Naeiri Zargarian, Senior Strategist, New York
The global cannabis market has seen rapid growth recently and is projected to rise even higher in the coming years. One report, from Green Entrepreneur, forecasts $40bn sales worldwide by 2024. Another, from Grandview Research, projected that the global market will hit $66.3bn by the end of 2025, expanding at a CAGR of 23.9%. Yet another, from Mordor Intelligence, stated that the cannabis market, valued at USD $14.5bn in 2018, is projected to reach $89.1bn by 2024, with a CAGR of 37%. Whoever you believe, there’s no smoke without fire – it’s a big opportunity to establish new brands in such a fast-growing area.
Tina Goldstone, Marketing Manager, New York
Utterly excessive luxury – like for instance, the bespoke Rolls-Royce recently commissioned by a Swedish billionaire, at a mysterious but no doubt massive price. In not entirely unrelated news, the 500 richest people in the world saw their wealth increase by 25% in 2019. While economic inequality will drive many of the next decade’s social issues, for good or ill the super-rich are a big-spending market that is not going anywhere.
Caterina Piras, Marketing & Communications Manager, Milan
Alcohol-free ‘zero-proof’ drinks brands like Seedlip, Stryk Not Gin, Celtic Soul, and many 0% beers are leveraging health and wellness, religious scruples and work-related drug/alcohol testing in the first world, but also making inroads into a fast-growing Middle Eastern market, where the aim is being seen to consume prestige cocktails rather than consuming alcohol. New brands are being created daily in this area, but the market is still growing fast.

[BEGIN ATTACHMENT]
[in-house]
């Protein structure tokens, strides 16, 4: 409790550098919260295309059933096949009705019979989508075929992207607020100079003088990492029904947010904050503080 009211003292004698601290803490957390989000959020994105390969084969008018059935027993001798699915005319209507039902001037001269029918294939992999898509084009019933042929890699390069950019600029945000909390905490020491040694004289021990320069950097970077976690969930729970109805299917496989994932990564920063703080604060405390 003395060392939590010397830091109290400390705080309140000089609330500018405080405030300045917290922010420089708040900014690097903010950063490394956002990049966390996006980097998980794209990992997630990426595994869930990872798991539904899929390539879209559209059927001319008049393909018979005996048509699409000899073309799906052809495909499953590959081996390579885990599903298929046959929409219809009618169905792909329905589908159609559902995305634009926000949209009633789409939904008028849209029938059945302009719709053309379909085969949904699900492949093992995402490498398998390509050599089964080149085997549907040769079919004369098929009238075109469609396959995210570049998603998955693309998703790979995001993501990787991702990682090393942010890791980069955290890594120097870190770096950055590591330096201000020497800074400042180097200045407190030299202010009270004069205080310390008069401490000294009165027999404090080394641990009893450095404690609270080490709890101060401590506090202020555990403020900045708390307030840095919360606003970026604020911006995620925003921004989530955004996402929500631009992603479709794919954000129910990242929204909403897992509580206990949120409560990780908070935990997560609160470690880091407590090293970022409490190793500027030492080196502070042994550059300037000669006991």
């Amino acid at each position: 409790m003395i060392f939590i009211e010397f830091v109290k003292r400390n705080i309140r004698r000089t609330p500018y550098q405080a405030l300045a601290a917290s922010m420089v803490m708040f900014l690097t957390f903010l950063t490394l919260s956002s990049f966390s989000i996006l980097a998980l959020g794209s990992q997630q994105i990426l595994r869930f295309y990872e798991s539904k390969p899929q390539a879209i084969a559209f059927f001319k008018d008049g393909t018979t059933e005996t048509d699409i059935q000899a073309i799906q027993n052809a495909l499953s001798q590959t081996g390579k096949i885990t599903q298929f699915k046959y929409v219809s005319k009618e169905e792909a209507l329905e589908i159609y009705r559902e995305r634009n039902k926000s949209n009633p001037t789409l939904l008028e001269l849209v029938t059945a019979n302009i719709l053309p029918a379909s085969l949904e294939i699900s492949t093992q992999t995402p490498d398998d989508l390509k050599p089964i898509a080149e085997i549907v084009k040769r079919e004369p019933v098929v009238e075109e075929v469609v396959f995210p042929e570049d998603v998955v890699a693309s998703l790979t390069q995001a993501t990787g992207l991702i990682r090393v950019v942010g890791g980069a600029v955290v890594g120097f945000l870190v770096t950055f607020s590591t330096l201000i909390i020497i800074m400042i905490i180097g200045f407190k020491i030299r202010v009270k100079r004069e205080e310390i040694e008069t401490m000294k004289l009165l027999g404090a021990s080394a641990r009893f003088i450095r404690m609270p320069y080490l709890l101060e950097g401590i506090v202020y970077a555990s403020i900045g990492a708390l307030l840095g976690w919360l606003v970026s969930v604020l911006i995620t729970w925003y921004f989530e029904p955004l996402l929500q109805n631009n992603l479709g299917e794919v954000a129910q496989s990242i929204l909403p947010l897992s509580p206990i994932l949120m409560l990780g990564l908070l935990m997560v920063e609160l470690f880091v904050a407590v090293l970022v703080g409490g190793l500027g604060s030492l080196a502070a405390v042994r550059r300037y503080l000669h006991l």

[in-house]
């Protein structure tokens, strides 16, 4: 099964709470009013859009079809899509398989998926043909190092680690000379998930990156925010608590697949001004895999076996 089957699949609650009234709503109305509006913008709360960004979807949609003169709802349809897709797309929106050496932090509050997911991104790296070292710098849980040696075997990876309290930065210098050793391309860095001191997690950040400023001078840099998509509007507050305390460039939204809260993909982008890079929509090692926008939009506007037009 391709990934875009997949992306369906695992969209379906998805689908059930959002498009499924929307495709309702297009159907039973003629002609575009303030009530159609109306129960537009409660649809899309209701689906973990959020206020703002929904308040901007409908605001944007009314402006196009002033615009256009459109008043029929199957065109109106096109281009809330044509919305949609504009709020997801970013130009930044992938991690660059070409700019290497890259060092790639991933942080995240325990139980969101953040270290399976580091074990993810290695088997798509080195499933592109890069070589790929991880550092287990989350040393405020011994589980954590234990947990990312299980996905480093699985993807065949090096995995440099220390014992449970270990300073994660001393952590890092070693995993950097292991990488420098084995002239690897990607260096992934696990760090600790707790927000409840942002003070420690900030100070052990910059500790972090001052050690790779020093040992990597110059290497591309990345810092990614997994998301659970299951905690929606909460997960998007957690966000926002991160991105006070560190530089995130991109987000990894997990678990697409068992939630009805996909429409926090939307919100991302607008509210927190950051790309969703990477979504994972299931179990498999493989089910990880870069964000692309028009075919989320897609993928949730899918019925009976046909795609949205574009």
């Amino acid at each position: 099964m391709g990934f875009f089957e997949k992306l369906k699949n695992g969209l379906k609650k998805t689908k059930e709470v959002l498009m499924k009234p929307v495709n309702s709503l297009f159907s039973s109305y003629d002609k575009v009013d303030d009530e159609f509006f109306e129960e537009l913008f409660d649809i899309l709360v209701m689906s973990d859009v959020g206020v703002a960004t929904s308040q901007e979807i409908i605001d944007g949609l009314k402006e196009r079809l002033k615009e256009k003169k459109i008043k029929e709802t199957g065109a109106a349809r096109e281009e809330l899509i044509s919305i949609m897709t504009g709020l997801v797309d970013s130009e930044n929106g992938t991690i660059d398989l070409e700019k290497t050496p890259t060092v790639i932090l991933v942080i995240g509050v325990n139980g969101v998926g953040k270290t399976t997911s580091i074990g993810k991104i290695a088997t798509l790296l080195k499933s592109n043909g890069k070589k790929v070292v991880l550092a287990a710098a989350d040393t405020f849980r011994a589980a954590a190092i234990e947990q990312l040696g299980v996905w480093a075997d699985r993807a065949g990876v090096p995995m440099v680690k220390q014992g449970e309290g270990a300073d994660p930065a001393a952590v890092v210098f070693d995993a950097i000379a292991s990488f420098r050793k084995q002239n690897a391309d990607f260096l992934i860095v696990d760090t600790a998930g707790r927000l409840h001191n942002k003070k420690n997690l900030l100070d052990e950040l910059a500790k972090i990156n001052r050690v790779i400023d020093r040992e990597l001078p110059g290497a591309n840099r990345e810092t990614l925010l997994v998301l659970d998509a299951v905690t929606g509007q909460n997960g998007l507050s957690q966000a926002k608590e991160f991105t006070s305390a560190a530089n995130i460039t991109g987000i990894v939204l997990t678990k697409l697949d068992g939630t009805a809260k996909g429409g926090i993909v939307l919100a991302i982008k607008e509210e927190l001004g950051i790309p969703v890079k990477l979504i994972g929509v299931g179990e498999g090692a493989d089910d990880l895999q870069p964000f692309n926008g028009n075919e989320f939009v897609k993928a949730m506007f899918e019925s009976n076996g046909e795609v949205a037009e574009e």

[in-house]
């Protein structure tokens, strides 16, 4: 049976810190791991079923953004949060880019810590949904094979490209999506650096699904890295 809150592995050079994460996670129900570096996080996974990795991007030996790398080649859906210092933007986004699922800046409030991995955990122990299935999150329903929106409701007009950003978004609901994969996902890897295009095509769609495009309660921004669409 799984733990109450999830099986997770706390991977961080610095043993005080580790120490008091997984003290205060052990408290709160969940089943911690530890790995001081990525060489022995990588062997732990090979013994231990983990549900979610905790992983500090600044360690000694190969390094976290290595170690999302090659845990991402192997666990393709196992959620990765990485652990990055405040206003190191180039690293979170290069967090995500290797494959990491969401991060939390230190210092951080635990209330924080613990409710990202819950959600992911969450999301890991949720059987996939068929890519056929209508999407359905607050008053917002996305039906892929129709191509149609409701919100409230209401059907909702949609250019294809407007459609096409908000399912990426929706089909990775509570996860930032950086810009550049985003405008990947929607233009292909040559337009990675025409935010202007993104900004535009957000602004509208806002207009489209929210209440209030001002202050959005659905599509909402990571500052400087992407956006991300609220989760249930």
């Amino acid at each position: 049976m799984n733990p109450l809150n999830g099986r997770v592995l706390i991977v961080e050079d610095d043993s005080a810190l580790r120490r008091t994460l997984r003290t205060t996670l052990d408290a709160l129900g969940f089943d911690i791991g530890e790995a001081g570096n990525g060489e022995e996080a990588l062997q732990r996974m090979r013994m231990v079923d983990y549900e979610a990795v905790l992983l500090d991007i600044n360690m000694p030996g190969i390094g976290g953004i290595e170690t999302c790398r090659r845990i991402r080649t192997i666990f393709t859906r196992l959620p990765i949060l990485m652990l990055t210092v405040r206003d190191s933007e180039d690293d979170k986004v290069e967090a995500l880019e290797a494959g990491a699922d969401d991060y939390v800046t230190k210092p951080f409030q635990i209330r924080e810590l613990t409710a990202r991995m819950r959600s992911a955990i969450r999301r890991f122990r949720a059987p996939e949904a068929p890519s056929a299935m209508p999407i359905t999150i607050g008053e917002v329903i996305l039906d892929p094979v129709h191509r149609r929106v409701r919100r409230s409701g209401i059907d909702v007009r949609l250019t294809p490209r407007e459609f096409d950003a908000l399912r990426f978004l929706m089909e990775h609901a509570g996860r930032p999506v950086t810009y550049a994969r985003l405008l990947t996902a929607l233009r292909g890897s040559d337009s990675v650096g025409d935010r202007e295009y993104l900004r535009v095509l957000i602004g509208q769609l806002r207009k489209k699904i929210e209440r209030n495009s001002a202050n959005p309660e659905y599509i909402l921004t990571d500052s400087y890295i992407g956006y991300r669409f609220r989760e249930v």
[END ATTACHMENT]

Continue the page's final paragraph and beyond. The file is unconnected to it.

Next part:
Chris Maillard, Senior Brand Journalist, London
A derogatory term which began by referring to ‘coastal elites’, perceived as being extra-sensitive. Now becoming a more common insult in an increasingly polarized world, it is applied to anybody who reacts strongly to real or implied criticism of their worldview, showing an angry backlash towards cultural sensitivity and extreme political correctness. This decade, marketers will have to navigate a highly complex minefield of personal sensitivities and their corresponding backlash.
Joe Stubbs, VP, Global Brand and Marketing Director, London
Brands that have made truth and transparency their lodestones are set to be the guiding lights of 2020 and beyond. In an era of ‘fake news’, ‘gaslighting’ and ‘astroturfing’, to name some o